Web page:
Biomedical Engineering Reference

In-Depth Information

Fig. 6.6 Approximate spatial

relationship between FT

sensor coordinate system and

IMU coordinate system

between FT sensor and IMU. As the translational shift of the IMU can be

neglected, the transform only consists of a rotational matrix.

Due to the system setup (cf. Fig.
6.6
), we have a coarse knowledge of the

orientation of IMU and FT sensor:

e
FT
x
e
A
z

ð
6
:
6
Þ

e
FT
y
e
A
y

ð
6
:
7
Þ

e
FT
z
e
A
z

ð
6
:
8
Þ

where e denotes the corresponding unit vector. Figure
6.7
illustrates this rela-

tionship with recorded force and acceleration measurements. Also the cosine fits

for each modality are shown. Consequently, we know that a rotation of approxi-

mately 90

around the y-axis is needed to transform accelerations into the FT-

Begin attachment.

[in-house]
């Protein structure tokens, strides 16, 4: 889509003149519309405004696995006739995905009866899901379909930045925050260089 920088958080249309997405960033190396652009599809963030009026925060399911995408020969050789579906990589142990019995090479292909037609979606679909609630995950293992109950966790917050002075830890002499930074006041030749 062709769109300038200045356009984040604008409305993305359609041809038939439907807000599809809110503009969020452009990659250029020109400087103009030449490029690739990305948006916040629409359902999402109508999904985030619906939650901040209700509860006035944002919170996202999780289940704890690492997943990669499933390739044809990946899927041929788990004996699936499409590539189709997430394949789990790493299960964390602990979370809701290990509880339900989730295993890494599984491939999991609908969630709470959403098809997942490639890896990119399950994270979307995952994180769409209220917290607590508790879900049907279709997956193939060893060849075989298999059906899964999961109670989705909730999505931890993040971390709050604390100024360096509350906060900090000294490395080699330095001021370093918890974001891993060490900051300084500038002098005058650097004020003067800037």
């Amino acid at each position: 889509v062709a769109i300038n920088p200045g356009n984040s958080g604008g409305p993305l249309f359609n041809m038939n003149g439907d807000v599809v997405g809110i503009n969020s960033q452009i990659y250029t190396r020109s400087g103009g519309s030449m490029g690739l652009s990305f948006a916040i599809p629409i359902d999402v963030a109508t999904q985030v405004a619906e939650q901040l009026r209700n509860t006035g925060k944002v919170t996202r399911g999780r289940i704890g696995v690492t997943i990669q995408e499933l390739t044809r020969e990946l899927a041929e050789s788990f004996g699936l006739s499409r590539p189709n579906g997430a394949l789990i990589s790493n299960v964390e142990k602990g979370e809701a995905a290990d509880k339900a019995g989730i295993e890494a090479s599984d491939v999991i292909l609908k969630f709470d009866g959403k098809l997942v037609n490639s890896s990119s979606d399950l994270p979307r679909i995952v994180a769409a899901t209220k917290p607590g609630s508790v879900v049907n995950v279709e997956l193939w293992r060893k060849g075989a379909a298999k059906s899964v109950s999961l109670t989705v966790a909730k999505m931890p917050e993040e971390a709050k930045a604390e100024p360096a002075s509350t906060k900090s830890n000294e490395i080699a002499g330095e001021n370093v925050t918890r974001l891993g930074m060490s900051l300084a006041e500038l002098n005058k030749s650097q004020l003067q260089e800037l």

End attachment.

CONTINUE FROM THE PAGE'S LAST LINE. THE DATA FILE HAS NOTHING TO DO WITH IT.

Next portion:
sensor

coordinate

frame.

Furthermore,

the

remaining

phase

angles

must

be

adapted, resulting in the following equation:

FT
T
IMU
R
z
ð
0
Þ
R
x
ð
0
Þ
R
y
ð
p

2

Þ;

ð
6
:
9
Þ

where R
y
describes a rotation around the y-axis, R
z
and R
x
around z- and x-axis,

respectively.

Using the phase angles b
l
, the equation can now be refined as:

FT
T
IMU
¼
R
z
ð
b
F
z
b
A
x
Þ
R
x
ð
b
F
x
b
A
z
Þ
R
y
ð
p

2
ð
b
F
y
b
A
y
ÞÞ:

ð
6
:
10
Þ

Note that the Eqs.
6.9
and
6.10
can be easily adapted to any other system setup.

The rotational matrices must be changed in accordance with the specific setup.

Additionally, we are applying the calibration matrix
FT
T
V
which converts the

voltage readings from the FT sensor into forces and torques. As a result, we

employ

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